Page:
Monday, February 17

A spotters guide to distribution poles

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What’s all that stuff and what’s it do?

poles2Ever look up at a utility pole and wonder: “What is all that stuff?” While wires are easy — everyone knows they carry electricity―— how about those attached metal boxes and other mysterious gadgets? What are they called, and what purpose do they serve?

With a little information, you can understand a lot more about the utility line you pass every day. Not only could “pole-spotting” shed light on the work done by your local electric co-op, you just might be able to impress your friends and family.

A guide to pole-spotting follows. Enjoy, but please keep in mind:

  • Utility poles are not for climbing! Looking is OK, but keep a safe distance from all equipment described here.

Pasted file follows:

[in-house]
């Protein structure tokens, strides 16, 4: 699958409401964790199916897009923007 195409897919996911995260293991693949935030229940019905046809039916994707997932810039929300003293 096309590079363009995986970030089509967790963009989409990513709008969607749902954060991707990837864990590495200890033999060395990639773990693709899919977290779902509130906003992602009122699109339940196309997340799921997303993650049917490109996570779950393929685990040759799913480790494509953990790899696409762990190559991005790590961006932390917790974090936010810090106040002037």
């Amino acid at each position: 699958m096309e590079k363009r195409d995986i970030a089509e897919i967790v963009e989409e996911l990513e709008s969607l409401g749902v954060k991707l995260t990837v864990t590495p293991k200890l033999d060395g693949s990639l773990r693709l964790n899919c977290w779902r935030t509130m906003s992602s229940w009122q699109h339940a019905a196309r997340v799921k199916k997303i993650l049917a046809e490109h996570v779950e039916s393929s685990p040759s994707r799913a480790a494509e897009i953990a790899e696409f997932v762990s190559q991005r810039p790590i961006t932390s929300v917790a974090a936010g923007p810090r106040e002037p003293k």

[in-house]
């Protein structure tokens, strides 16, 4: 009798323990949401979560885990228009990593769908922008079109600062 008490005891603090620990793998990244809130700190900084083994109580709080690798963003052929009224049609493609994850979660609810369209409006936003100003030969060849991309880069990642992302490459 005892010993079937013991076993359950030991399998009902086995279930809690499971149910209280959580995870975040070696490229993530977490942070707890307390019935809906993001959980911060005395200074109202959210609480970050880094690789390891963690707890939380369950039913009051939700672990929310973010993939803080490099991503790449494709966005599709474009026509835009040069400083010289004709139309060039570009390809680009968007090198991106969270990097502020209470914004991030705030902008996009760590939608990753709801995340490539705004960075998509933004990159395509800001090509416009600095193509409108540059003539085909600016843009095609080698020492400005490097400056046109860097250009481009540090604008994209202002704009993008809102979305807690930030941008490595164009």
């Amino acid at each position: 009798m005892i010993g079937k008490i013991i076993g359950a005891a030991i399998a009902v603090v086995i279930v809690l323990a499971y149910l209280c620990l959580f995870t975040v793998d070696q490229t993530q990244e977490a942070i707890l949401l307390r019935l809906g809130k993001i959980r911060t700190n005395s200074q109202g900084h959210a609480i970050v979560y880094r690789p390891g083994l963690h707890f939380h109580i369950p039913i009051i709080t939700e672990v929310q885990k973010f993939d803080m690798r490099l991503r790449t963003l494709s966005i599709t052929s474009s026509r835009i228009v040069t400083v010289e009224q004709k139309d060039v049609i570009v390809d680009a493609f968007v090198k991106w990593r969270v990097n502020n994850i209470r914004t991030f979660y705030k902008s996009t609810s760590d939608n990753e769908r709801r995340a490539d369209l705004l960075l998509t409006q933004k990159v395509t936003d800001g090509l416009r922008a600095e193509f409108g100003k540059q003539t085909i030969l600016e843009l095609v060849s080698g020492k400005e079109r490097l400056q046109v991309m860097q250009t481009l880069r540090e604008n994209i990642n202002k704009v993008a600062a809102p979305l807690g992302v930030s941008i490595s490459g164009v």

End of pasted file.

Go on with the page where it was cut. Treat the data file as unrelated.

• The measurements and descriptions given here represent common configurations, but in the real world, design varies greatly. Part of why electric co-op employees undergo such extensive training is to enable them to identify components in the field with a high level of confidence and certainty.

Transmission vs. distribution

First, make sure that the pole you’re looking at is a distribution pole and not a transmission pole.

Capacitors improve the power factor on the utility lines — they prevent power from being wasted and help boost the voltage on long, rural distribution lines. Sources: Shelby Energy Cooperative, United Utility Supply

Capacitors improve the power factor on the utility lines — they prevent power from being wasted and help boost the voltage on long, rural distribution lines. Sources: Shelby Energy Cooperative, United Utility Supply

Distribution poles are those you see in your neighborhood, unless your distribution lines run underground. They are generally up to 55 feet tall and made of wood. Power running through distribution lines ranges from 4,600 volts to 33,000 volts.